Cells and incubation conditions
Human peripheral blood mononuclear cells (hPBMCs) were isolated from blood of healthy donors by centrifugation through Ficoll-Paque PLUS (GE Healthcare, UK) and immediately used to examine the cytotoxicity of proteins. The cell lines listed in Table 1 (except hPBMCs) were maintained in RPMI-1640 medium supplemented with 10% FCS and 2 mM L-glutamine. Medium for CTLL-2 contained 100 units/ml IL-2. Cells were incubated in a 5% CO2 atmosphere at 37°C. The myeloid leukemia cell lines listed in Table 1 were termed according to .
Determination of the binding by fluorescence microscopy
Cells were incubated in PBA (PBS with 1% BSA) with either barnase (20 nM or 20 µM), or 20 nM scFv 4D5-dibarnase, or a mixture of scFv 4D5-dibarnase and scFv 4D5 at a final concentration of 20 nM each for 1 h at 4°C. Next, these cells were incubated with secondary rabbit anti-barnase antiserum (1∶500) and then with GAR-TR (1∶1000) for 1 h at 4°C. After each incubation, the cells were washed twice with ice-cold PBS. For controls, either recombinant proteins, or rabbit anti-barnase antiserum, or both were omitted. To study barnase interaction with cells, SKOV-3 cells were incubated in PBA with 20 µM barnase for 1 h at 4°C. These cells were then washed with PBS three times and fixed with 2% paraformaldehyde in PBS for 30 min at room temperature (RT). The cell membranes were permeabilized in PBS containing 0.2% saponin and 5% goat serum for 20 min at RT. Cells were then stained at RT in the same solution with the antibodies as specified above. Cells were analyzed using an inverted fluorescence microscope Axiovert 200 (Zeiss, Germany). Images were captured using a CCD camera (AxioCam HRc, Zeiss, Germany) and AxioVision software (Zeiss, Germany). Images were further processed using Adobe Photoshop software (Adobe Systems, Mountain View, CA).
Determination of the binding and internalization of scFv 4D5-dibarnase in cells by confocal microscopy
Cells were grown to 60% confluency in the Lab-Tek II chamber slide system (Nalge Nunc International), incubated with 20 nM scFv 4D5-dibarnase at 4°C for 1 h, washed, and incubated for 30 min at either 4°C or 37°C. Cells then were washed, fixed, and permeabilized as described in . The scFv 4D5-dibarnase was detected with rabbit anti-barnase antiserum (1∶500) followed by GAR-PE (1∶400). After incubation with the antibodies at 4°C, 1 h each, the cells were washed twice with ice-cold PBS. For controls, either recombinant proteins, rabbit anti-barnase antiserum, or both were omitted. The slides were analyzed with a Nikon Eclipse TE2000 confocal microscope.
Colloidal gold particles (10 nm) were prepared as described , complexed with scFv 4D5-dibarnase molecules, and purified in accordance with the recommendation of Slot and Geuze . Cells were incubated in PBA with 20 nM scFv 4D5-dibarnase-gold complex (scFv 4D5-dibarnase-Au) for 1 h at either 4°C or 37°C. Then, the cells were washed twice with PBS, collected by centrifugation, fixed with 2% glutaraldehyde in PBS for 2 h, and post-fixed in 1% osmium tetroxide for 1 h. After dehydration in a series of increasing concentrations of ethanol, cells were embedded in Epon-Araldite according to a standard procedure. Ultrathin sections were stained using aqueous uranyl acetate and lead citrate and then were examined using a JEOL 100 CX electron microscope (JEOL, Japan) at 80 kV. Images were processed using Adobe Photoshop software (Adobe Systems, Mountain View, CA).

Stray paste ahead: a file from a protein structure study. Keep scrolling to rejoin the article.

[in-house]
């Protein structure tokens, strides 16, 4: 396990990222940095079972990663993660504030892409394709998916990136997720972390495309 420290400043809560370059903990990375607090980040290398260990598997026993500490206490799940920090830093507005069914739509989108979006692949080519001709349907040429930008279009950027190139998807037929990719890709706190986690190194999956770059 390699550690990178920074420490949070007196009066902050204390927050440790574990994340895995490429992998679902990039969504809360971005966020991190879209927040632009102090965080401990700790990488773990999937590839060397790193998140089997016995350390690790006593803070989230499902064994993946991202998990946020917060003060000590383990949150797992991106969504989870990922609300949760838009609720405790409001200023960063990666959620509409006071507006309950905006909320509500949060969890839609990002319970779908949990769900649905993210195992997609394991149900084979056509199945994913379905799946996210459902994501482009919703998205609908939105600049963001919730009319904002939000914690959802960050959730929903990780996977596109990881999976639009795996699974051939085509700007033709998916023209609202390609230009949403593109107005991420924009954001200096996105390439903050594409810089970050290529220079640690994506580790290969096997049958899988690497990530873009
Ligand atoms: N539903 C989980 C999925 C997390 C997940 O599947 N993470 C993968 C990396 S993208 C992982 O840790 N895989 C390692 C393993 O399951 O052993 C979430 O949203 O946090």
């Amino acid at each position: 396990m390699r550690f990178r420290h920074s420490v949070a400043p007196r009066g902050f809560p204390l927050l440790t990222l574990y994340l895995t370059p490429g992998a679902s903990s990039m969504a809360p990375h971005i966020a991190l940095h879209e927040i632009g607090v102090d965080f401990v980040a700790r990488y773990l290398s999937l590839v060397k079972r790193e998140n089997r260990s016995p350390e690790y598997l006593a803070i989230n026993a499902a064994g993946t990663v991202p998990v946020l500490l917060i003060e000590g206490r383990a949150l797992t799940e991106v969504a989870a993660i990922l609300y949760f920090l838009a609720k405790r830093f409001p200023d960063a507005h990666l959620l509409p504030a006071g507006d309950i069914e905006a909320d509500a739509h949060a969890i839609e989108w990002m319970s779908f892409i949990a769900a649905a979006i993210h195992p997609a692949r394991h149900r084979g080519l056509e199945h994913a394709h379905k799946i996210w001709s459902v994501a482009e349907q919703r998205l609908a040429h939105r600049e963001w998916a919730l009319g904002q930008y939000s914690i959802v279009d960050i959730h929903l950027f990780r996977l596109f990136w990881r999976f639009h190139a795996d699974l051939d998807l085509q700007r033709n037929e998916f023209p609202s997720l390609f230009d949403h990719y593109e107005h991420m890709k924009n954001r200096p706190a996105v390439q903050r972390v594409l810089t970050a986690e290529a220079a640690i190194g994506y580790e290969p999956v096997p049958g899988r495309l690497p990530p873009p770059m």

Cell viability assay
The cytotoxicity of the proteins was estimated by MTT assay as previously described . The proteins in RPMI-1640 or X-VIVO 15 medium were added to the cell lines or hPBMCs, respectively. The media were supplemented with 10% FCS and 2 mM L-glutamine. Media for CTLL-2 and hPBMCs contained 100 units/ml IL-2. The incubation time for both CTLL-2 cells and hPBMCs with MTT was 2.5 h while other cell lines were incubated with MTT for 1 h. The A540 was measured with a Multiscan MCC/340 plate reader (Titertek, UK). The experiments were carried out in triplicate. Data (means±SD of triplicates) are expressed as the percentage of untreated controls.
Preparation of SKOV-3 cells for the determination of mechanisms of cytotoxicity
Exponentially growing SKOV-3 cells were seeded at 30–40% confluence in 6-well plates. After an overnight incubation, the medium was changed and cells were cultured in the presence of either 50 µM barnase or 50 nM scFv 4D5-dibarnase for 24, 48, or 72 h (the time periods indicated in the figure legend). Both adherent and floating cells were harvested in PBS containing 5 mM EDTA, washed twice with cold PBS, and used for isolation of RNA, DNA, or for flow cytometry assays. SKOV-3 cells that were collected after 7 days of serum deprivation were used as positive controls for DNA fragmentation.
RNA degradation assay
Aliquots of 2×105 treated or mock-treated cells were processed for isolation of total RNA as described previously . RNA pellets were dissolved in formamide buffer (95% formamide, 5 mM EDTA, 0.025% SDS, and 0.01% bromophenol blue) at 65°C for 10 min and the samples were loaded onto a 9% polyacrylamide gel containing 7.5 M urea. Gel images were analyzed by ImageJ software (Wayne Rasband National Institutes of Health). The percentage of degradation was calculated with respect to mock-treated controls. The alterations in the integral brightness of the corresponding RNA bands were analyzed.
Measurement of DNA fragmentation by flow cytometry
After harvesting, cells were fixed in cold 70% ethanol and stored at −20°C. Prior to analysis, cells were washed with PBS and treated with 50 µg/ml RNase A in PBA for 30 min at 37°C. Cells were then stained with 10 µg/ml propidium iodide for 5 min and analyzed immediately with a FACScan flow cytometer (Becton Dickinson). For each determination, 104 cells were counted. Cell cycle distribution percentages were calculated using Cell Quest software (Becton Dickinson). To calculate the alterations in the cell cycle distribution, the respective untreated controls were subtracted from the samples.
Detection of apoptosis
Cell morphologies of treated and untreated cells were analyzed by phase contrast light microscopy using an inverted Axiovert 200 microscope. The DNA laddering assay and the incorporation of acridine orange into nuclear DNA were performed as described . Apoptosis was quantified using the Vybrant Apoptosis Assay Kit #3 (Molecular Probes) according to the manufacturer's instructions. Caspase-3-like enzymatic activities were assessed by the cleavage of the fluorogenic substrate PhiPhiLux-G1D2 (OncoImmunin, Inc.) according to the manufacturer's instructions. Labeled cells were analyzed by flow cytometry as described above.
We are grateful to Prof. A. Plückthun for input in this study and for providing both the expression vector encoding scFv 4D5 and E. coli strain SB536. We thank P. A. Vlaskin, O. A. Shustova, and Dr. E. V. Svirshchevskaya for providing cell lines.
Conceived and designed the experiments: SD. Performed the experiments: TB EE JI GL OL. Analyzed the data: TB EE. Contributed reagents/materials/analysis tools: VP AS SD. Wrote the paper: TB EE.